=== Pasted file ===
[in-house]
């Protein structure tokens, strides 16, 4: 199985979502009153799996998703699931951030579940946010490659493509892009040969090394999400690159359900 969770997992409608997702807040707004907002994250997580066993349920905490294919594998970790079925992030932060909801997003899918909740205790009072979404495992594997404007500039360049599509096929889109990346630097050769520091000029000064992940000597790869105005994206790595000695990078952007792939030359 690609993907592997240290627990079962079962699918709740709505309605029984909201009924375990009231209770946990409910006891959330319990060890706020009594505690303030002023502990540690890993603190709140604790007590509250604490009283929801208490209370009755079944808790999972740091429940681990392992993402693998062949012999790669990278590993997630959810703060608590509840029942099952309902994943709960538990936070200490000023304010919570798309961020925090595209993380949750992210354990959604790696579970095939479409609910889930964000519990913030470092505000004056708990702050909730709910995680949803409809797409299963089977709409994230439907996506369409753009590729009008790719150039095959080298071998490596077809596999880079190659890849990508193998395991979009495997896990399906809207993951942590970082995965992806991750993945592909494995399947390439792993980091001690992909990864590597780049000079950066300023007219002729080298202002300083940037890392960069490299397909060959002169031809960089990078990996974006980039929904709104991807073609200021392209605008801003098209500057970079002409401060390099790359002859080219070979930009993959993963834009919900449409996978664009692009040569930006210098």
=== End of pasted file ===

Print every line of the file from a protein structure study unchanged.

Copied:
[in-house]
């Protein structure tokens, strides 16, 4: 199985979502009153799996998703699931951030579940946010490659493509892009040969090394999400690159359900 969770997992409608997702807040707004907002994250997580066993349920905490294919594998970790079925992030932060909801997003899918909740205790009072979404495992594997404007500039360049599509096929889109990346630097050769520091000029000064992940000597790869105005994206790595000695990078952007792939030359 690609993907592997240290627990079962079962699918709740709505309605029984909201009924375990009231209770946990409910006891959330319990060890706020009594505690303030002023502990540690890993603190709140604790007590509250604490009283929801208490209370009755079944808790999972740091429940681990392992993402693998062949012999790669990278590993997630959810703060608590509840029942099952309902994943709960538990936070200490000023304010919570798309961020925090595209993380949750992210354990959604790696579970095939479409609910889930964000519990913030470092505000004056708990702050909730709910995680949803409809797409299963089977709409994230439907996506369409753009590729009008790719150039095959080298071998490596077809596999880079190659890849990508193998395991979009495997896990399906809207993951942590970082995965992806991750993945592909494995399947390439792993980091001690992909990864590597780049000079950066300023007219002729080298202002300083940037890392960069490299397909060959002169031809960089990078990996974006980039929904709104991807073609200021392209605008801003098209500057970079002409401060390099790359002859080219070979930009993959993963834009919900449409996978664009692009040569930006210098």